A new Board of Regents proposal to improve New York’s public schools includes far more charter schools and would link teacher compensation and advancement to student performance.
Those are also requirements for New York to qualify for as much as $700 million in the Obama administration’s Race to the Top funding, a new program to encourage school reform. But both measures have been successfully opposed so far by the state’s powerful teachers’ unions and the Legislature.
Much of the Regents’ proposal requires the Legislature’s approval. The plan would allow persistently low-performing schools to be converted to charter schools, potentially by an order of the state education commissioner.
The proposal seeks to lift the cap on the number of charter schools, now set at 200. State officials note New York could get the most “points” toward the competitive federal grants if the cap was doubled to 400 charter schools.
The proposal would revise state standardized tests so they more closely track student performance on national tests, and offer a uniform curriculum and tests in the arts, economics and multimedia computer technology.
The plan would link a teacher’s job evaluation to student performance under improved tests and as part of a variety of factors. It would also improve teacher training by colleges and mentors.
The plan would also provide options to closing the worst schools including firing the principal and half the teachers and hiring an outside management firm.
“We should not place a teacher in a classroom, nor a principal in a school, before each has demonstrated their capacity to be effective, including their ability to raise the academic achievement of all students,” said state Education Commissioner David Steiner said, who has been in the job two months.
The Regents’ proposal drew quick support from frequent critics of education policy in New York, but concern from the New York State United Teachers union, a top lobbyist and campaign contributor with strong support in the Legislature.
Maria Neira, vice president of the union, said NYSUT insists that the states’ standardized tests be improved and curriculums be aligned before teachers accept student performance as a factor in teacher evaluations.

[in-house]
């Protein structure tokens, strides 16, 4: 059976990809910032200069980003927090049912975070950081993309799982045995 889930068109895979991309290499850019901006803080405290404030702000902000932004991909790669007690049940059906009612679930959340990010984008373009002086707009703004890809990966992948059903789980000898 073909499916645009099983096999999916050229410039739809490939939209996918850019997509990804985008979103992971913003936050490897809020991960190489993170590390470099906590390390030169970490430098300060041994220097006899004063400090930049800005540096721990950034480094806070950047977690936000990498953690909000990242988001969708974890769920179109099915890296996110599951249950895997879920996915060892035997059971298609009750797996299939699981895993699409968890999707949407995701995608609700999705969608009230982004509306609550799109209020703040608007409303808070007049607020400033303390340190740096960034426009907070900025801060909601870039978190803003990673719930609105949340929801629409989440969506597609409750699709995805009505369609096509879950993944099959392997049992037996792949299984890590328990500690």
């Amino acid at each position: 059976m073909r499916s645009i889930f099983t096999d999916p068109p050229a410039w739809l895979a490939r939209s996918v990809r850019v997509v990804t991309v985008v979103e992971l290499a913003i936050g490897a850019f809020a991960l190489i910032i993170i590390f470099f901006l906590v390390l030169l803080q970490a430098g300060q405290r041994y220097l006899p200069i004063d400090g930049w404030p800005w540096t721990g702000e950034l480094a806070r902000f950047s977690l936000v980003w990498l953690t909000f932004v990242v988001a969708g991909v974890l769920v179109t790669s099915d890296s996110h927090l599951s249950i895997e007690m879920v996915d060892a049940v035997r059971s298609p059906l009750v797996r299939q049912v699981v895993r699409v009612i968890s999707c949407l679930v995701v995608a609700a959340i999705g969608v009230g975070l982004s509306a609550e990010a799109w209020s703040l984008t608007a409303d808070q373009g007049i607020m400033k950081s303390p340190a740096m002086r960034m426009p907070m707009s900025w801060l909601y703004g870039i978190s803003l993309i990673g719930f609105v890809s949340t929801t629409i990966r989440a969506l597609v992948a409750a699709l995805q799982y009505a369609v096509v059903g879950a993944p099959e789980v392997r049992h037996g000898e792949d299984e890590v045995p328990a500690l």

Neira also warned that the cap in charter schools shouldn’t be lifted until the charter school system is fully evaluated. She said new charter schools should only be allowed if there is no financial cost to the nearby traditional public school.
“Conceptually we have agreement in many of the areas, but we do have some concerns,” she said.
Assemblyman Sam Hoyt, a Buffalo Democrat, praised the Regents’ plan and is optimistic the Legislature will act on measures needed to qualify for the federal Race to the Top fund by the deadline in mid-January.
“With the deficit next year to be approaching $8 billion or $10 billion or maybe more, I don’t know how you can turn your back on $700 million in federal funding,” said Hoyt, a leading supporter of charter schools. “That kind of money can help prevent massive layoffs and dramatic class-size increases.”
Peter Murphy of the New York Charter Schools Association credited President Obama, who “made it financially worthwhile for reluctant states like New York to do the right thing and genuinely reform public education.”
“It’s significant that the state’s Board of Regents is asking for a raising of the charter school cap,” said B. Jason Brooks, director of research and communications for the Foundation for Education Reform & Accountability, a think tank.
Charter schools are public schools run by nonprofit managers free to innovate and establish their own policies, programs, management, and hiring. They must gain re-approval every five years. The number of charter schools is now near the 200-school maximum.
The measures come at a time when Gov. David Paterson says school aid — including per-pupil state aid and school property taxes among the highest nationwide — needs to be reduced to affordable levels.
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